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Death of Print (Vol. 79): Weekly High Five

Weekly High Five lists the most interesting, compelling, and/or useful links of each week.

Weekly High Five lists the most interesting, compelling, and/or useful links of each week.

Weekly High Five lists the most interesting, compelling, and/or useful links of each week.  This week’s theme looks (tongue in cheek) at the “Death of Print.” I kid because I love. Print isn’t dead (or dying) but it is getting beaten to within an inch of its life and is going to need some serious cosmetic surgery after the beating is over.

#5: Changes to the Marketing Budget Landscape in 2011

I can hear the newspapers, magazines, telemarketers, and radio stations now – “Nothing to see here. Move along.” This chart from MarketingSherpa is about as surprising as the sun rising in the morning and shows that 2011 is going to be another year for the trees to rejoice.

Organizations increasing and decreasing marketing budgets

Link: MarketingSherpa

#4: Amazon’s e-book sales beat paperbacks

More good news for trees was revealed with Amazon’s earnings report last week, when they reported that they are selling more Kindle e-books than paperbacks.

Link: USA Today

#3: Ebooks Hit the Big Time With Amazon Singles and TEDBooks

This announcement from Amazon came out just days before they revealed the e-book vs. paperback sales figures. It’s a long-awaited move by Amazon to get their paws on the exploding popularity of self-published e-books. By lending credibility and “gravitas” to this category of books, the publishing world continues to transform itself.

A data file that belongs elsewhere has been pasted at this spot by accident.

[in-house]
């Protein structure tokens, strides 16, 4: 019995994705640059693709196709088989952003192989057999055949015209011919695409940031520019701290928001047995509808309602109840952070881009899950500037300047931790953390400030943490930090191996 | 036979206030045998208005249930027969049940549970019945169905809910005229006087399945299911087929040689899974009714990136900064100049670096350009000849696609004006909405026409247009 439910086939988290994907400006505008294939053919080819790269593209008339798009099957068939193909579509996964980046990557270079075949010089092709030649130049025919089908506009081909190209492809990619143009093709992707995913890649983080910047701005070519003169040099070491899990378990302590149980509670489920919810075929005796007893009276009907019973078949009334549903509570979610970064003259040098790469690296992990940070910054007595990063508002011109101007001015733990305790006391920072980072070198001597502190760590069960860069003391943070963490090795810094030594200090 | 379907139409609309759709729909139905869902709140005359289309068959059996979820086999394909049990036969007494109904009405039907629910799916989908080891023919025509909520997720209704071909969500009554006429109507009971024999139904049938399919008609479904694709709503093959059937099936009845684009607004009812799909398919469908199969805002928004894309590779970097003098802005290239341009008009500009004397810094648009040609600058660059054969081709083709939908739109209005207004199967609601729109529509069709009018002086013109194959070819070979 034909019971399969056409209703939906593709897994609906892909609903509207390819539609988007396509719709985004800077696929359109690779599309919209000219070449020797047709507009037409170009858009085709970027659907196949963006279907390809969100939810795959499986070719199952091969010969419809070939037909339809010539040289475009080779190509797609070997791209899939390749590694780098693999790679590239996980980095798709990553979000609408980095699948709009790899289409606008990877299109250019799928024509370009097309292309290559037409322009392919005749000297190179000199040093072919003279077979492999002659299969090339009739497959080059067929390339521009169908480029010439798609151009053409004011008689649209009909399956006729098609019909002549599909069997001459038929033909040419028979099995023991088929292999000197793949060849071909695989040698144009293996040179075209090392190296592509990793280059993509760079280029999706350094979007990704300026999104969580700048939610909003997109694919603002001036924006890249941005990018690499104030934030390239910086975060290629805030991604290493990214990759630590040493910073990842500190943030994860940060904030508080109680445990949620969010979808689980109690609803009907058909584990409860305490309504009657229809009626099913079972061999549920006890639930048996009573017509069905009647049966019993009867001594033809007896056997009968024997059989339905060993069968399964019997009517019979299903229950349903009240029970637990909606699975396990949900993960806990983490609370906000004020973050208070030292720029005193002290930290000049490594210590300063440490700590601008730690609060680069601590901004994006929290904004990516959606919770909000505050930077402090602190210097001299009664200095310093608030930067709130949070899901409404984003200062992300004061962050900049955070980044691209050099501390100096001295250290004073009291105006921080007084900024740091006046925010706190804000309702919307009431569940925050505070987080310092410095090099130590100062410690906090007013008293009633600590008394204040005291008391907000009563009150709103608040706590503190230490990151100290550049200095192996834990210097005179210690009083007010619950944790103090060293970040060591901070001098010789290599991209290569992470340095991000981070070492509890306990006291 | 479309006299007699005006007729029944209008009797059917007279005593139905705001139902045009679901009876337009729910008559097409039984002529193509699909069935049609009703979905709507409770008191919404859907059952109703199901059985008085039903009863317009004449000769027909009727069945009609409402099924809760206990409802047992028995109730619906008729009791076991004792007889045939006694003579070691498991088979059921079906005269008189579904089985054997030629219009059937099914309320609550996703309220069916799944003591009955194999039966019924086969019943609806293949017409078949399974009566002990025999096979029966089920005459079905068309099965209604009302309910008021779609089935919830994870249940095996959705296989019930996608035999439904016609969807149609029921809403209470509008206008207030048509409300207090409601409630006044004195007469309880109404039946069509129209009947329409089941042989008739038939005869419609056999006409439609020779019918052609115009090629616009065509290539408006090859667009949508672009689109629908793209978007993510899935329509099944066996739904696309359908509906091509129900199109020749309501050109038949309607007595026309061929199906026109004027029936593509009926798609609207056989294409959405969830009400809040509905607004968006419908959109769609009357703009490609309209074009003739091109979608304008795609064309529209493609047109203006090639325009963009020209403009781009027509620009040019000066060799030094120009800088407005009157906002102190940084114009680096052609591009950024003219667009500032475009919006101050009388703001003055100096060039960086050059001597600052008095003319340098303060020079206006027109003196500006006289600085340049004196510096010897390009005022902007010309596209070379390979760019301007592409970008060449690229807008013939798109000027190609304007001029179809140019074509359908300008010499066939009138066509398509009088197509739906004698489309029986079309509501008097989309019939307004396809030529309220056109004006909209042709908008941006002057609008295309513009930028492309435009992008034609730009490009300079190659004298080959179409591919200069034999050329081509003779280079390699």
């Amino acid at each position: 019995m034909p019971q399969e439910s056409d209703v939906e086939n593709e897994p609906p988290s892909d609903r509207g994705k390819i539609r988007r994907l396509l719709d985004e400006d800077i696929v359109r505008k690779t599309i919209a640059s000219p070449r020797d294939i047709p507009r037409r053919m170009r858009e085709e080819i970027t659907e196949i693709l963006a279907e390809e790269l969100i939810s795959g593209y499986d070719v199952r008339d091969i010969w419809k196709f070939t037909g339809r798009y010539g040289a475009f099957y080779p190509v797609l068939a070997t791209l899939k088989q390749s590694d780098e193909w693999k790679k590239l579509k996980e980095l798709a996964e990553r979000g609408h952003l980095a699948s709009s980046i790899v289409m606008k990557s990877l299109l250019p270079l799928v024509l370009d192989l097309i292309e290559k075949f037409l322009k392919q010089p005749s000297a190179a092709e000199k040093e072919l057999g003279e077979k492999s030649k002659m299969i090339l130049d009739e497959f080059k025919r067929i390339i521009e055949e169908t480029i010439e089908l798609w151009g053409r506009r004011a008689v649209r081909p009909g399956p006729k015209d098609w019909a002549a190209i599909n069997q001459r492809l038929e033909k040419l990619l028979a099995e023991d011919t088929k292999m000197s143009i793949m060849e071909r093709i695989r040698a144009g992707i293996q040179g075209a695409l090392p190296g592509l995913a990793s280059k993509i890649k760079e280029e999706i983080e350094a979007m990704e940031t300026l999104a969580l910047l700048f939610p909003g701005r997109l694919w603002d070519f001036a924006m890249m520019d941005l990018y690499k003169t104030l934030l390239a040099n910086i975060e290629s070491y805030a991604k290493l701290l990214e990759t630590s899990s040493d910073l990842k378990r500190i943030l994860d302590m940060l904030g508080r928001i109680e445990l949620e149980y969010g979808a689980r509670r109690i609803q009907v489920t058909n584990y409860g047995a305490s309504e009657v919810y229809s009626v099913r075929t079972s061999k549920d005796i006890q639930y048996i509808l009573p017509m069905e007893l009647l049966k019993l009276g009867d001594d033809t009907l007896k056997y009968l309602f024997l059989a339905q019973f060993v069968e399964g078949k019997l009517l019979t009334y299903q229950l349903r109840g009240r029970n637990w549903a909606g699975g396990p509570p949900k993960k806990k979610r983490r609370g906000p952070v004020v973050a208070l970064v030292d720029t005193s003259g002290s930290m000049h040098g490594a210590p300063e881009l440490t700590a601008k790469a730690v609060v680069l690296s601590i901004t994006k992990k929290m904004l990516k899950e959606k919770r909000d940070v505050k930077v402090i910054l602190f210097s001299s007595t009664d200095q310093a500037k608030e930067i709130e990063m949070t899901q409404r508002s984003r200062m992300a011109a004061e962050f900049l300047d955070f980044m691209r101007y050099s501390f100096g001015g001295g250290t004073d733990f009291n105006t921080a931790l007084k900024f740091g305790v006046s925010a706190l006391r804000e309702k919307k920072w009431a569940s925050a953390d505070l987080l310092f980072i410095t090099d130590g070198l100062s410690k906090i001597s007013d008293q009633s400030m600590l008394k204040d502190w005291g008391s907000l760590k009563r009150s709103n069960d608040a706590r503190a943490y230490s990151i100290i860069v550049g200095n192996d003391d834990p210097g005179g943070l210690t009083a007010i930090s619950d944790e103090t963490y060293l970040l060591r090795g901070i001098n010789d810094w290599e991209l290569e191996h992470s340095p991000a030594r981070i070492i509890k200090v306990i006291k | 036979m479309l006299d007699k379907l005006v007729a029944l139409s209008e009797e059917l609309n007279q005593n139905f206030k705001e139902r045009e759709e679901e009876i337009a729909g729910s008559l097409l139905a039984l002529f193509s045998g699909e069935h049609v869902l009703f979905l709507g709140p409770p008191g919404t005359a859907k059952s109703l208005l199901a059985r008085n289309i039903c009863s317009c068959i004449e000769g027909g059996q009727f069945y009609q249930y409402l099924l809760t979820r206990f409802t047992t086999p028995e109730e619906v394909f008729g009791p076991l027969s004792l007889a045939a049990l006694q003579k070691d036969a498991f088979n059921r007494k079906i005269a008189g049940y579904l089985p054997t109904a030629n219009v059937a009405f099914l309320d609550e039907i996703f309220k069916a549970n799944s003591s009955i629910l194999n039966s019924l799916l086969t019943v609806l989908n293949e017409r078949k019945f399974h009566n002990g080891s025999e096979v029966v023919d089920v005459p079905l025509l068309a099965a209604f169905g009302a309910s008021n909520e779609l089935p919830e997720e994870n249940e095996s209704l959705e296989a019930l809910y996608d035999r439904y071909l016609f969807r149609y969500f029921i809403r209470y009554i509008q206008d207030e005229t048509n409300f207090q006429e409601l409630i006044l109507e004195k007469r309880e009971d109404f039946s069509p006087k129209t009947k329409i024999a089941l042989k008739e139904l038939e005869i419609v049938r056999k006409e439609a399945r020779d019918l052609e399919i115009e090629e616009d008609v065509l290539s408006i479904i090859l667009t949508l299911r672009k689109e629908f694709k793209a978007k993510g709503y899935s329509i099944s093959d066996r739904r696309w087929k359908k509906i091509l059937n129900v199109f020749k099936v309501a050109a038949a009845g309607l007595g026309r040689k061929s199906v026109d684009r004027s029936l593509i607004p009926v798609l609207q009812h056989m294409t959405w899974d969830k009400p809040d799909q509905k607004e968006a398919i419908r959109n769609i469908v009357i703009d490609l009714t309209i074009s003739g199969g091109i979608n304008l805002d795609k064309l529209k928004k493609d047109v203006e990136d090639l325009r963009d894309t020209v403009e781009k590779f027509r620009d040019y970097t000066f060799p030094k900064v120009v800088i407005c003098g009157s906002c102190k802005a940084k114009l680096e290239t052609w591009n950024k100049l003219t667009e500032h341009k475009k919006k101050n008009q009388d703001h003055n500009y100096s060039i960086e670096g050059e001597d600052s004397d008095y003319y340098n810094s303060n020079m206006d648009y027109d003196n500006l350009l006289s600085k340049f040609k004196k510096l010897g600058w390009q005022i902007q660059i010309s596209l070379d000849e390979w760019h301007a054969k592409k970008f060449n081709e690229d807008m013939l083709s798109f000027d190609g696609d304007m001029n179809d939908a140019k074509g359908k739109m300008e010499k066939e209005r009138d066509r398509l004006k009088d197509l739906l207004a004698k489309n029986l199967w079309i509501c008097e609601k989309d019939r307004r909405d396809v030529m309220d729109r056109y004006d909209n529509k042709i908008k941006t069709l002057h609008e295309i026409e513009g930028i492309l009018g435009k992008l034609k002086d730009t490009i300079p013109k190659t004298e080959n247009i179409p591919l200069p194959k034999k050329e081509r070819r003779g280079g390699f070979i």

Link: Hubspot

#2: How ready is the publishing industry for 2011?

This presentation by Forrester for Digital Book World (DBW) presents some figures that show how publishers are preparing themselves for the “printpocalypse.”

Link: Slideshare

#1: Digital Book World: Content>Consumer; Tweet Notes, Wrap-Up

Bob Mayer is a NY Times Best-Selling multi-published author. He is a West Point graduate, served in the Infantry and Special Forces (Green Beret) commanding an A-Team and as a Special Forces operations officer, and was an instructor at Fort Bragg. In this blog post, he takes exception to some assertions made at Digital Book World and offers some interesting insight and predictions about the future of books and book stores.

Link: Write It Forward

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  • Glad you enjoyed our post reference Digital Book World. It just seems like nothing new is going on– business as usual, until implosion, like Borders.

    • I read an article from my local newspaper today that interviewed two local, independent book store owners. One was a fifth generation owner who insisted e-books would never overtake printed books saying, “It won’t happen on my watch.” I had visions of Dana Carvey’s grumpy guy character yelling, “In my day, we had tendinitis from carrying around stacks of books and paid more for library late charges than we did for coffee. That was the way it was, and we liked it that way!” The other book owner was embracing e-books and seemed to have read your articles suggesting that book stores need to create experiences around reading books (and e-books) in addition to selling them.

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